Microsoft’s three-month courtship of Yahoo has ended but it changed both companies forever and neither can expect to return to the way they were.
Microsoft and Yahoo will need to deliver on promises, address questions, reassess and adjust plans and deal with challenges that grew from and during the attempted acquisition.
“The key thing is that both companies are going to have to articulate very clearly what their strategies going forward will be,” said Forrester Research analyst Charlene Li in a phone interview.
Yahoo has the most to prove and deliver upon, while facing a more uncertain future.
“For Yahoo, this is a situation of ‘Be careful what you wish for,'” said industry analyst Greg Sterling of Sterling Market Intelligence in a phone interview. “Yahoo’s directors and management very strongly indicated that they wanted to remain independent and now they get that opportunity.”
First order of business for Yahoo will be to monitor its stock, which got a boost after the acquisition bid and now faces a possibly negative reaction from financial markets.
As expected, Yahoo’s stock took a hit after the U.S. financial markets opened Monday morning, as investors react to Microsoft’s decision over the weekend to give up on acquiring Yahoo.
About an hour after the Nasdaq market opened, Yahoo’s shares were trading at US$24.22, down by $4.45 or almost 16 percent, from their close on Friday at $28.67.
If the stock gets clobbered further in the coming days and doesn’t rebound, Yahoo could find itself an acquisition target again from other suitors, and possibly under less favorable conditions and terms.
Even if the stock holds up, it’s still very likely that Yahoo will be pelted with a flurry of lawsuits from shareholders that feel the company didn’t look out for their best interests when rejecting Microsoft’s offer.
In addition, Yahoo will have to hustle to deliver on all the ambitious plans and promises it made these past three months, and prove that it can indeed turn its ship around as an independent company.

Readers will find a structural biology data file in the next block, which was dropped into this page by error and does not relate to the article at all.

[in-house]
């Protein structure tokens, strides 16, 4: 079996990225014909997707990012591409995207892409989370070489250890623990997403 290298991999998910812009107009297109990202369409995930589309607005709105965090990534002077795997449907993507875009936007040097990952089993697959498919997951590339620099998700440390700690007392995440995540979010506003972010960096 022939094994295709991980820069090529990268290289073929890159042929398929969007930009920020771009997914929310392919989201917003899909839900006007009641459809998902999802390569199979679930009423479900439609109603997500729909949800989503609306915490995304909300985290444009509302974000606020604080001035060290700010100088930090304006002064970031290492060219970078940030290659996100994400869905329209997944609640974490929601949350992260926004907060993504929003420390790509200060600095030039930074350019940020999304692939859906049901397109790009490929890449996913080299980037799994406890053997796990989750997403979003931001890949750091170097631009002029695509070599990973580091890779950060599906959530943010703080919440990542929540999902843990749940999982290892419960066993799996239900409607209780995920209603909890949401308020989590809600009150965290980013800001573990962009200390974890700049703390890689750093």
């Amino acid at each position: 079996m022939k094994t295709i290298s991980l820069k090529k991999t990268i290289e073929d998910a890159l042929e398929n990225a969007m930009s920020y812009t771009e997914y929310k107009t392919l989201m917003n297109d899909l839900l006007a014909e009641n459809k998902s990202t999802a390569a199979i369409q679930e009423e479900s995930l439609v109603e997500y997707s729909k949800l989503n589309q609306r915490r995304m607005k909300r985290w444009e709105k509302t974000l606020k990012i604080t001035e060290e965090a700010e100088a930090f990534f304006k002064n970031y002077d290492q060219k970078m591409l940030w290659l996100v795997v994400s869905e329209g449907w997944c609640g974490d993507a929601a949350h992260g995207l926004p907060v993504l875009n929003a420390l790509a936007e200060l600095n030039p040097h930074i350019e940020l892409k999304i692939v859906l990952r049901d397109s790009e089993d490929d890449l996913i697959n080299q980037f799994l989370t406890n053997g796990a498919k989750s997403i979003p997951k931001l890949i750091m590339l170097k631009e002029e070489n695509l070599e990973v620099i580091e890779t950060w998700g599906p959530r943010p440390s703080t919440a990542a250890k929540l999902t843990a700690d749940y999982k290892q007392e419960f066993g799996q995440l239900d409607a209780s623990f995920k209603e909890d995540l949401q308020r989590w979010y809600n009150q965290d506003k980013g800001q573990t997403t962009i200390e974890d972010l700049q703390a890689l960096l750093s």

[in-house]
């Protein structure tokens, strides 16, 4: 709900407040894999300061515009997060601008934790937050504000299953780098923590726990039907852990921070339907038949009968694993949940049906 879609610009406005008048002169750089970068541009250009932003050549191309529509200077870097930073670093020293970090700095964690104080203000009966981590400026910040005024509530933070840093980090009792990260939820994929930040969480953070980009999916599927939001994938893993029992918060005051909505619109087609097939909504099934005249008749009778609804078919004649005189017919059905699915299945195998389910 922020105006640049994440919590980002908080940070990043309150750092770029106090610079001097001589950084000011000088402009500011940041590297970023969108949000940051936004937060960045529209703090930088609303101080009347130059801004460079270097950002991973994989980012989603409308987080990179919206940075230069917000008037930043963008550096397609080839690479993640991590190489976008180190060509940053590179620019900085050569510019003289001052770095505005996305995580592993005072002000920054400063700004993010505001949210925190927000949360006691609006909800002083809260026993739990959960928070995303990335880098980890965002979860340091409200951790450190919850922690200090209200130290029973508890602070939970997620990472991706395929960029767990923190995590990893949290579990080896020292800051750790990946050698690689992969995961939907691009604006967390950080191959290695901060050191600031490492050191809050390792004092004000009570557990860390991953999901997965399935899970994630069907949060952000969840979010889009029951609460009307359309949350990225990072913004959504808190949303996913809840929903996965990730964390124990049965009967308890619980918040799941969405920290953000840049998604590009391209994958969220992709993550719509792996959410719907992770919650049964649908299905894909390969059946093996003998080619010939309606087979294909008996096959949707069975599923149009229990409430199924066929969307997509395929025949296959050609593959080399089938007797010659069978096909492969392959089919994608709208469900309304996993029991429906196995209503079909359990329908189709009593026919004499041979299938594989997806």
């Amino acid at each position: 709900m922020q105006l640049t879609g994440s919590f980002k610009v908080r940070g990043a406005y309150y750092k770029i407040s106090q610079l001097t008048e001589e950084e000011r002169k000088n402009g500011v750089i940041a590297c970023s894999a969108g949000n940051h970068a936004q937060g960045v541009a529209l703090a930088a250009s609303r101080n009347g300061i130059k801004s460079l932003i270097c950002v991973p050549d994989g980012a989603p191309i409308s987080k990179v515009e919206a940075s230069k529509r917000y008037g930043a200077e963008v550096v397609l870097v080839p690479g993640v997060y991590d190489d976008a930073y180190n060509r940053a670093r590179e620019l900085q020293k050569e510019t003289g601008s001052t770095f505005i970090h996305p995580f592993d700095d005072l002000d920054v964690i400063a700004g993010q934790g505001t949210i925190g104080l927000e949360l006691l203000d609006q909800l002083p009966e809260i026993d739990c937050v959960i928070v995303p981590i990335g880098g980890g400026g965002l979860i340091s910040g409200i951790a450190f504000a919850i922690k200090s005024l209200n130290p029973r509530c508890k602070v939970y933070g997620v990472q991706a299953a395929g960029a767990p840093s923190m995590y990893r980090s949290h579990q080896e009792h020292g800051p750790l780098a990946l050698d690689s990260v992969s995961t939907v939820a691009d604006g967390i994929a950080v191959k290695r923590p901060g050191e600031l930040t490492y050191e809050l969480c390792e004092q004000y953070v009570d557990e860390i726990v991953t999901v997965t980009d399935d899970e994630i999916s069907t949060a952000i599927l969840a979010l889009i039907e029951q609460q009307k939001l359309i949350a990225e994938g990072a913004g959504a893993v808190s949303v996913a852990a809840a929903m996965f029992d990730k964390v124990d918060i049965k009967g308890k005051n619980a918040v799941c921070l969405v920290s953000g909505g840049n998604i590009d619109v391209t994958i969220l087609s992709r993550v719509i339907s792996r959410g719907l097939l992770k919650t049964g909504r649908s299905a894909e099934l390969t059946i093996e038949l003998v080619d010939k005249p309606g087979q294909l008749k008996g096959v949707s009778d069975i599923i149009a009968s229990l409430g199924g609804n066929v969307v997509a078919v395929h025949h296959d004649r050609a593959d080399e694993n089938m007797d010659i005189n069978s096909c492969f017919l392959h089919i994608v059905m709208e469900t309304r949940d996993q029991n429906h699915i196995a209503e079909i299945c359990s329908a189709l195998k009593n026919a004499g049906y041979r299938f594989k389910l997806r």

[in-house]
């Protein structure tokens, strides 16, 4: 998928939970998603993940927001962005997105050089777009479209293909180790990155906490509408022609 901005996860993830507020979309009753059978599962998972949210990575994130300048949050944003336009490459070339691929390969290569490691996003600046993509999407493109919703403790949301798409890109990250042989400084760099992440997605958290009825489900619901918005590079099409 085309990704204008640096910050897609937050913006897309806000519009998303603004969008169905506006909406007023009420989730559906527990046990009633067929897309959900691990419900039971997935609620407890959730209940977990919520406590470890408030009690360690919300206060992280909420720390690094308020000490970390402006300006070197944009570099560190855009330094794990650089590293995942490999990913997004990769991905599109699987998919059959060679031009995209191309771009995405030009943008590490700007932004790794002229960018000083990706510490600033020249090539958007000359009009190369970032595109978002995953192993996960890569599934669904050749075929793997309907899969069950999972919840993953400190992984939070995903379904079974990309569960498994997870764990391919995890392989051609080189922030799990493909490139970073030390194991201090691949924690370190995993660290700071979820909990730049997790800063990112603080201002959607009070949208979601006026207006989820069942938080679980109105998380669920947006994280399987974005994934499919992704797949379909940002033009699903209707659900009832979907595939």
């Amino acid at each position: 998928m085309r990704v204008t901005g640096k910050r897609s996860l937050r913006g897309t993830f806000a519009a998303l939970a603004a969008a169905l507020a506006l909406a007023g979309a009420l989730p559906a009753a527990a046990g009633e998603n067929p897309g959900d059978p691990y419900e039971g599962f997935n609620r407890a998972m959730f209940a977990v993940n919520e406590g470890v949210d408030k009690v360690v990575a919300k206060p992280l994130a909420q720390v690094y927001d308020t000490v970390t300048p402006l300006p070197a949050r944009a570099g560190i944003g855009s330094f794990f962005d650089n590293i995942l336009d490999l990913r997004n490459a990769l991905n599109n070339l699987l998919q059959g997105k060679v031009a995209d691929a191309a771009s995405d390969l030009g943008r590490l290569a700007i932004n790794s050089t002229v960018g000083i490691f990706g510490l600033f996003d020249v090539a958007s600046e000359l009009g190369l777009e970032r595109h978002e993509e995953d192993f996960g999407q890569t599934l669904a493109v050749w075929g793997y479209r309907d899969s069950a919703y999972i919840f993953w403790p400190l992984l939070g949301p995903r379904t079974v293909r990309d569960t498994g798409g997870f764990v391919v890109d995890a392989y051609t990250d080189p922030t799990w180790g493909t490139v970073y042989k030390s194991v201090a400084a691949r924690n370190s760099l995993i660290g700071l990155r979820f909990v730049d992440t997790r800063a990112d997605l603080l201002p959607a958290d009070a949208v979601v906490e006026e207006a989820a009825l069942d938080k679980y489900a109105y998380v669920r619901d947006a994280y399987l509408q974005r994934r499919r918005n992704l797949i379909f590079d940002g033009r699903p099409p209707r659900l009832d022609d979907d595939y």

Financial analyst Clayton Moran from Stanford Group Company is pessimistic about Wall Street’s reaction to Yahoo and about the company’s ability to significantly improve its financial situation.
“Yahoo has missed an opportunity. We expect the stock to drop materially,” he said in an e-mail interview.
Moran doesn’t believe that in the coming 12 to 18 months Yahoo’s stock will reach the $37 per share value that the company wanted Microsoft to offer and over which negotiations eventually broke down.
“Yahoo’s best alternative was to sell to Microsoft. As an independent company, Yahoo has lost market share and struggled to grow cash flow. We suspect these trends will remain intact for the foreseeable future,” Moran said.
Beyond the potential financial turmoil, Yahoo will need to follow through on the many lofty projects it has kicked off, such as its new AMP advertising management platform and its Yahoo Open Strategy (YOS) for letting outside developers create applications across its network of sites and services.
“Yahoo has some very ambitious plans they have announced these past three months and now they have to deliver and start fulfilling the promise some of these projects represent,” Sterling said.